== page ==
Dural Arteriovenous Fistulas Treatment

Providing Treatment for Vascular Malformations

We treat a wide variety of rare, neurological diseases, including dural arteriovenous fistulas (dAVF). This is a vascular condition involving abnormal connections between arterial and venous branches in the brain covering, called the dura. This vascular malformation can result in arterial ruptures, causing brain bleeding and hemorrhage, as well as other neurological problems. Symptoms depend on the location and drainage pattern of the dAVF, but some people remain asymptomatic and are only diagnosed incidentally. When present, symptoms may be mild to life-threatening.

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What Are Dural Arteriovenous Fistulas?

AVFs can occur anywhere in the body, but those which occur in the brain or spinal cord in tough outer covering, called the dura mater, are dural arteriovenous fistulas (dAVFs). To understand arteriovenous fistulas, it’s helpful to understand the anatomy of the blood vessels in the brain. The brain has 3 types of blood vessels: arteries, veins, and capillaries. In an AVF, there is an abnormal connection between one or more arteries and the veins. Normally, blood should flow from the arteries and connect to the vein through the capillaries, but in AVFs, the capillaries are bypassed and then receive less blood.

Symptoms of Dural Arteriovenous Fistulas

Symptoms may be aggressive or benign, but some people do not experience any symptoms at all. The more aggressive a dAVF, the more likely the patient is to suffer brain bleeding (stroke). The reason for variation from one patient to the next is because the location and drainage pattern of the dAVF play a role in the development of symptoms.

Neurological symptoms of dAVFs may include:

  • Bruit (an unusual sound your doctor hears through a stethoscope made from unusual blood flow)
  • Severe headache
  • Pulsatile tinnitus (constant ringing in the ears)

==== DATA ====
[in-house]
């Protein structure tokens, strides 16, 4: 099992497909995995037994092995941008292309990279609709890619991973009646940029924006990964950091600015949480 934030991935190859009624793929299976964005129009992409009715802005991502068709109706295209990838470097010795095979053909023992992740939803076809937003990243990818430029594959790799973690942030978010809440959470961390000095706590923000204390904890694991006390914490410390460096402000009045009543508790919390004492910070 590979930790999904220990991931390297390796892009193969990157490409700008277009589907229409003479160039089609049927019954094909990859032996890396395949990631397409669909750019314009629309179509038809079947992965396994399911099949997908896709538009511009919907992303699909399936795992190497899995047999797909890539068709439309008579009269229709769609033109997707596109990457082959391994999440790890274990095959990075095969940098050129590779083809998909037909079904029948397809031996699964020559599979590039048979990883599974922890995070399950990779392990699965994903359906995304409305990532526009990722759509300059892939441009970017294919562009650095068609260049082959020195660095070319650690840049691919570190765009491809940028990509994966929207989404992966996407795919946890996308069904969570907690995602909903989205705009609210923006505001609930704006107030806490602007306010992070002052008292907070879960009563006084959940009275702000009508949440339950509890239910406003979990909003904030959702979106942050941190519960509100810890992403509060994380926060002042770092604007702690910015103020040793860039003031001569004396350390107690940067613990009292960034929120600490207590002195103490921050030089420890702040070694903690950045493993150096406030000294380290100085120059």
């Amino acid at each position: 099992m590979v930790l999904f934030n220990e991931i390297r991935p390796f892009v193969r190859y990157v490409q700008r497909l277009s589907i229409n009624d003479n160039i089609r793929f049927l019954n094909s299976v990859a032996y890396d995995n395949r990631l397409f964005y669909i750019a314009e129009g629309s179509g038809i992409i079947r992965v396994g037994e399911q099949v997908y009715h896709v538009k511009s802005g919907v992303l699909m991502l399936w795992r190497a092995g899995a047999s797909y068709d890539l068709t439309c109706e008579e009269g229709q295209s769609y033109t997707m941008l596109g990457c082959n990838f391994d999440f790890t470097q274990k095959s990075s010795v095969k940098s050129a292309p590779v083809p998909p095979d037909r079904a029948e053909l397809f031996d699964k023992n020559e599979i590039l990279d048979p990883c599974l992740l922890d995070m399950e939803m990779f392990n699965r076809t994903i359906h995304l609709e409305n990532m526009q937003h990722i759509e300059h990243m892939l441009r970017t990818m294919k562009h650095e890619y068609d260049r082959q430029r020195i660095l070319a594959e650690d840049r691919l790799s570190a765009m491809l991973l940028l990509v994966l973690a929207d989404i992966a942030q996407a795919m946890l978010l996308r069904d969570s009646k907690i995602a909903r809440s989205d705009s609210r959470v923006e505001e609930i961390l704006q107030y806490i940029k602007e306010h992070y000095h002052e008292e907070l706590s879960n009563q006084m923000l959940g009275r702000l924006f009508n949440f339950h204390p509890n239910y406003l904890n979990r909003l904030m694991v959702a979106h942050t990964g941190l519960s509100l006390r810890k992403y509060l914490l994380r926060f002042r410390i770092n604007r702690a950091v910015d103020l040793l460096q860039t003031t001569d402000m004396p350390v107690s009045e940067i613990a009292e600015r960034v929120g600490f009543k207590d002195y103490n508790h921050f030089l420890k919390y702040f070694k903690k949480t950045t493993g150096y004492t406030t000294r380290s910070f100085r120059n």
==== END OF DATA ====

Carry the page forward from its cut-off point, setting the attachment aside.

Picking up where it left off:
• Difficulty seeing
  • Seizures
  • Parkinsonism
  • Coordination issues
  • Personality changes, such as apathy
  • Nausea and vomiting
  • Dementia

You should make an appointment with your doctor if you notice any signs of a problem or experience any symptoms of a seizure or stroke.

Causes of Dural Arteriovenous Fistulas

Doctors still don’t know what causes most dAVFs, and they are not inherited. Some may result from head trauma, like blunt force trauma, infection, previous brain surgery, or a tumor such as a benign meningioma. Many authorities think dAVFs arise from progressive narrowing of the brain’s venous sinuses which route blood from the brain en route to the heart. Most people develop a dAVF later in life, roughly from 50 to 60 years old, but they can occur even in children.

Diagnosis of Dural Arteriovenous Fistulas

During a physical and neurological exam, your doctor may recommend diagnostic tests to determine if you have a dAVF. Initial evaluation for dAVF usually involves cross-sectional imaging tests of the head, such as a magnetic resonance imaging (MRI) scan.

Imaging tests used to diagnose dAVF include:

  • Computerized tomography (CT) head scan: This shows your neurologist if there is fluid buildup in the brain’s venous system, which may be caused by a dAVF.
  • MRI scan: This is the gold standard for diagnosis of a dAVF, as it can establish its shape and the extent of the condition.

Once your neurologist has administered the imaging tests and has located the vascular malformation, they will order a catheter-based cerebral angiography to make a definitive diagnosis of a dAVF. This defines the anatomy of the external carotid arteries, and the structure of the blood vessels. It also determines whether the patient has heart disease as well as checks if there is narrowing or blockage in the dural sinus and if any of the affected veins are dilated, and how much.

Dural Arteriovenous Fistulas Treatment

First-line treatment for dAVF is usually endovascular embolization. This minimally invasive procedure uses a catheter thread through an artery in the groin up to the dAVF to seal it off using glue, a metal coil, or a balloon to stabilize the blood flow. Surgery may be required for patients who have more extensive dAVFs.

Request an appointment online now or call 833-656-3876.